The woods crashing through darkness, the booming hills,
Winds stampeding the fields under the window
Floundering black astride and blinding wet
Till day rose; then under an orange sky
The hills had new places, and wind wielded
Blade-light, luminous black and emerald,
Flexing like the lens of a mad eye.
At noon I scaled along the house-side as far as
The coal-house door. Once I looked up -
Through the brunt wind that dented the balls of my eyes
The tent of the hills drummed and strained its guyrope,
The fields quivering, the skyline a grimace,
At any second to bang and vanish with a flap;
The wind flung a magpie away and a black-
Back gull bent like an iron bar slowly. The house
Rang like some fine green goblet in the note
That any second would shatter it. Now deep
In chairs, in front of the great fire, we grip
Our hearts and cannot entertain book, thought,
Or each other. We watch the fire blazing,
And feel the roots of the house move, but sit on,
Seeing the window tremble to come in,
Hearing the stones cry out under the horizons."
- Wind, Ted Hughes
There are many classic routes in England but, perhaps, it is the Coast to Coast that inspires more than almost any other (LEJOG being the other). It's original form, as devised by Alfred Wainwright, was of a 309km walking route from the west coast at St Bees, Cumbria, to the east coast at Robin Hoods Bay, North Yorkshire. It's a journey I had planned to make on the bike during my time in the UK and with the shortening days and worsening weather, I had a final opportunity before the window closed until Spring.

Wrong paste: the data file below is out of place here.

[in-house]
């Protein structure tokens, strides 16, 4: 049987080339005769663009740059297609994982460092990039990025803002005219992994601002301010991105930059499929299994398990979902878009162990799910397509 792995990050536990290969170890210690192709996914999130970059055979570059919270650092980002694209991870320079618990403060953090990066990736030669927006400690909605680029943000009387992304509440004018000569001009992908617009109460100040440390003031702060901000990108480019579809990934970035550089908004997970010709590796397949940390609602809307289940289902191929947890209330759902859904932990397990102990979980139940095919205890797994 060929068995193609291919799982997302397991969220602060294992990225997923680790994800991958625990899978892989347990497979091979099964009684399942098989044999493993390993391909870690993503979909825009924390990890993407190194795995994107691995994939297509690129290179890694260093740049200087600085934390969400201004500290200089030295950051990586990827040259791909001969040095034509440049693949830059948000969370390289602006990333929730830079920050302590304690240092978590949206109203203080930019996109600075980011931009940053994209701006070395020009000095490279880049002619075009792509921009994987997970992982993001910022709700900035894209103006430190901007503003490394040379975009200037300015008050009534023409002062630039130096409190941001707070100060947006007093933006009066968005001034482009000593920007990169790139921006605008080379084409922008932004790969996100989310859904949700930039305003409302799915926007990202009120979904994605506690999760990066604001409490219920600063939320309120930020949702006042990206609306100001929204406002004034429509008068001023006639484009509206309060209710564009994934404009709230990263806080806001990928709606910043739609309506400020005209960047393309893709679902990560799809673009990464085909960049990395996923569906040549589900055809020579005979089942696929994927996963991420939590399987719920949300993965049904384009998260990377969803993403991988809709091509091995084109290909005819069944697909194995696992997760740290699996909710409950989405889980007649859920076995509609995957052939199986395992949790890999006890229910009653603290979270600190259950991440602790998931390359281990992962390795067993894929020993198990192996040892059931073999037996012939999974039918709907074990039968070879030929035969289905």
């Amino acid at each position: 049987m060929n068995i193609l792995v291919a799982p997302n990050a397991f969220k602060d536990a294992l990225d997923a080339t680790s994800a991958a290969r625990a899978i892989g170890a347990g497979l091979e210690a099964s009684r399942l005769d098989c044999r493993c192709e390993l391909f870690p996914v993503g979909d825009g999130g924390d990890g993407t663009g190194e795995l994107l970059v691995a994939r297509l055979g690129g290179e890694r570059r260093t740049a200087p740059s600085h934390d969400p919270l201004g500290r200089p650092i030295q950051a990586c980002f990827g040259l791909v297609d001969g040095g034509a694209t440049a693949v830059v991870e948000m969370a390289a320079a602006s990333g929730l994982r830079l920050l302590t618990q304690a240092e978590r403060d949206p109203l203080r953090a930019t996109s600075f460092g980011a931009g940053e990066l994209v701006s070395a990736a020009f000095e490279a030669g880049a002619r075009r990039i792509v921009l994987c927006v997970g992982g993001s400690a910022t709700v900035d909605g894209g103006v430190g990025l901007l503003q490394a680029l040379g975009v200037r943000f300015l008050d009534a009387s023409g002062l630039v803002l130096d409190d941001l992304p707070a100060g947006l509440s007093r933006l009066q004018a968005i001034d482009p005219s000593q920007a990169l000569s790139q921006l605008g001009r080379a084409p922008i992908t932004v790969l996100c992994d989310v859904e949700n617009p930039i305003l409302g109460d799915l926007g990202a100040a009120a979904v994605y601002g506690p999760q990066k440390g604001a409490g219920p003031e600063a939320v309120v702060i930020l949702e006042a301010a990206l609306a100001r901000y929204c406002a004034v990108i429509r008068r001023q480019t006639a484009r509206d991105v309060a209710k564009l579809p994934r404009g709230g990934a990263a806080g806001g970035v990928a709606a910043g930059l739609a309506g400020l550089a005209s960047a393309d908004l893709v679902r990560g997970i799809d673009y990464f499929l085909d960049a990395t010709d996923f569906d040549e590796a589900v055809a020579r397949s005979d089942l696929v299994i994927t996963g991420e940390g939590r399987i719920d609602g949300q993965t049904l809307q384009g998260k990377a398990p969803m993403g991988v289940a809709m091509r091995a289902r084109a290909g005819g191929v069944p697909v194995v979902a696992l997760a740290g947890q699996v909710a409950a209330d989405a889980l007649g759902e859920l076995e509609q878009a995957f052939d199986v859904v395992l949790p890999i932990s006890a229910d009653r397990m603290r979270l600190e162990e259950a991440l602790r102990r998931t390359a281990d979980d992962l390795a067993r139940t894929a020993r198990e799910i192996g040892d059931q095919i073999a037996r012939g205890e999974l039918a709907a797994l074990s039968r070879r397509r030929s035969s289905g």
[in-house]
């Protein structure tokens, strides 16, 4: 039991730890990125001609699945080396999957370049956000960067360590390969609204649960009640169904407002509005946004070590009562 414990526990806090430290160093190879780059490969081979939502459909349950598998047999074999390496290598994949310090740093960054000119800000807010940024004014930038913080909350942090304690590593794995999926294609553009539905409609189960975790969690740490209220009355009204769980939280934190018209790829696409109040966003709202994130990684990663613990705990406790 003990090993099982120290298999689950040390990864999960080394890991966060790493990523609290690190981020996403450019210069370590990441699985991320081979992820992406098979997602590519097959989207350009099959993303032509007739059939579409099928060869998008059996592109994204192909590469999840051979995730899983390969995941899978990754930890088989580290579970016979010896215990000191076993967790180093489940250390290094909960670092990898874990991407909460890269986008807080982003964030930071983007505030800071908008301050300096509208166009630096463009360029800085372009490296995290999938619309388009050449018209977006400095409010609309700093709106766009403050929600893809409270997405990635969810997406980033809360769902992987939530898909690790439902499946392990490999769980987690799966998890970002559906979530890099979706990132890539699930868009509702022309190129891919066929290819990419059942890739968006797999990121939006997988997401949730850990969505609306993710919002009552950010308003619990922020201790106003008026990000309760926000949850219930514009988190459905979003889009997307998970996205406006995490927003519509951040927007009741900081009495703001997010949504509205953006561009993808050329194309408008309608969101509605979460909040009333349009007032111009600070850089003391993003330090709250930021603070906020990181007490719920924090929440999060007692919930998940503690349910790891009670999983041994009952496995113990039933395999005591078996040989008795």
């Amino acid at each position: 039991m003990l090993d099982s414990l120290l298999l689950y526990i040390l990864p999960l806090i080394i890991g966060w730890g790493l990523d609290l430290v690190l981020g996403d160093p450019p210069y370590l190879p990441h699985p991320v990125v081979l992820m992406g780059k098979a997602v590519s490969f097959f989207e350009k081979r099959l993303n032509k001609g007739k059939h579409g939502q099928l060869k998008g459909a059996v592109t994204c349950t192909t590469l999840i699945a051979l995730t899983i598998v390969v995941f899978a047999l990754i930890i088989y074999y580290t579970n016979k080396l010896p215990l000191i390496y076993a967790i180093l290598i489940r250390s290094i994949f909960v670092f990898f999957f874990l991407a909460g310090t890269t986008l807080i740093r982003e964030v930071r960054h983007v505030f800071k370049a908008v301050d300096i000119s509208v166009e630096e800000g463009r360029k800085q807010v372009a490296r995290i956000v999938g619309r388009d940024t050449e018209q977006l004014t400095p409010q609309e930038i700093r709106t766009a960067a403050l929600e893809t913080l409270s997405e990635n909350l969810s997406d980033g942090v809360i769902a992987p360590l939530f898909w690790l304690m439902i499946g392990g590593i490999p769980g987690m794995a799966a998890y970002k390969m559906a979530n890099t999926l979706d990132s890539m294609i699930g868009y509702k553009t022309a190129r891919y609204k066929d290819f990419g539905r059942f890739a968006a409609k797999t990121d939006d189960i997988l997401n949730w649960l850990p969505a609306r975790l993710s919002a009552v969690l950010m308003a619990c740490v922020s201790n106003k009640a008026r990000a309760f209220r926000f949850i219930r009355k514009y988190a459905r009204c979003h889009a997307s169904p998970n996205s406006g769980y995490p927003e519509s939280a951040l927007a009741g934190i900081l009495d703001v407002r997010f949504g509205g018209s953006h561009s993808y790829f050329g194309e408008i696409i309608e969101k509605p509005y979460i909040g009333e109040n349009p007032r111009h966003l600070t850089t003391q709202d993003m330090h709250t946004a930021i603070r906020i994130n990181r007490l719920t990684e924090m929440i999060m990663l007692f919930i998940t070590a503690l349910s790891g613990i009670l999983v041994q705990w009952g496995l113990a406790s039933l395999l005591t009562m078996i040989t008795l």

Even then, I had to delay my start by a day due to the tail end of an Atlantic hurricane driving solid rain and 80km/h winds across the hills - wind would turn out to be my friend and enemy for the entire journey. I had prepared my bike with the addition of some bike bags, courtesy of Apidura, loaded with essentials for my overnight stop at Tan Hill, the UK's highest pub! What should have been a simple train journey or two to the start in St Bees turned into an epic of its own, with three train changes and a van ride to my beachside hotel.
I rolled out early the next morning to a cold and drizzly start, with a decent cross/tail wind blowing off the Irish Sea. After the obligatory shoreline photo, I was soon warming the blood on the rolling lanes of west Cumbria, getting used to the extra luggage on board, before turning to parallel Buttermere and the first challenge of the day, Honister Pass.
Far from Wainwright's route stands the mysterious Great Dun Fell, a road to nowhere that happens to be the UK's highest paved road at 840m. By foot, it would be a multi-day diversion but on the bike it was only adding a couple of hours to my day. How could I pass up the opportunity to tackle one of the UK's greatest road climbs? The rain had settled in for good by now as I finally reached escape velocity and blasted out of the one way system, tackling the quiet rolling lanes on the approach to Great Dun Fell. It's an unassuming start out of a nothing collection of houses. "No through road", "Private Road" say the early signs, yet, the surface is immaculate and there is a snow clearing station at the bottom of the climb. This isn't just a road to nowhere. The road ends at a "radar station", whatever that means. On a benign day it's a tough climb - the average 8% over 7.5km (Great Dun Fell on Strava) hides the many 15% ramps - but in the wet and with the road disappearing into cloud after the first few kms it was a tester. The wind was blowing so hard on top that I had to walk around one particularly exposed corner after being blown off the road and almost into a ditch. By the time I reached the completely clouded in summit, it was hailing and I wasted no time getting out of there. Before you ask, it has already been Everested by Laurie Lambeth!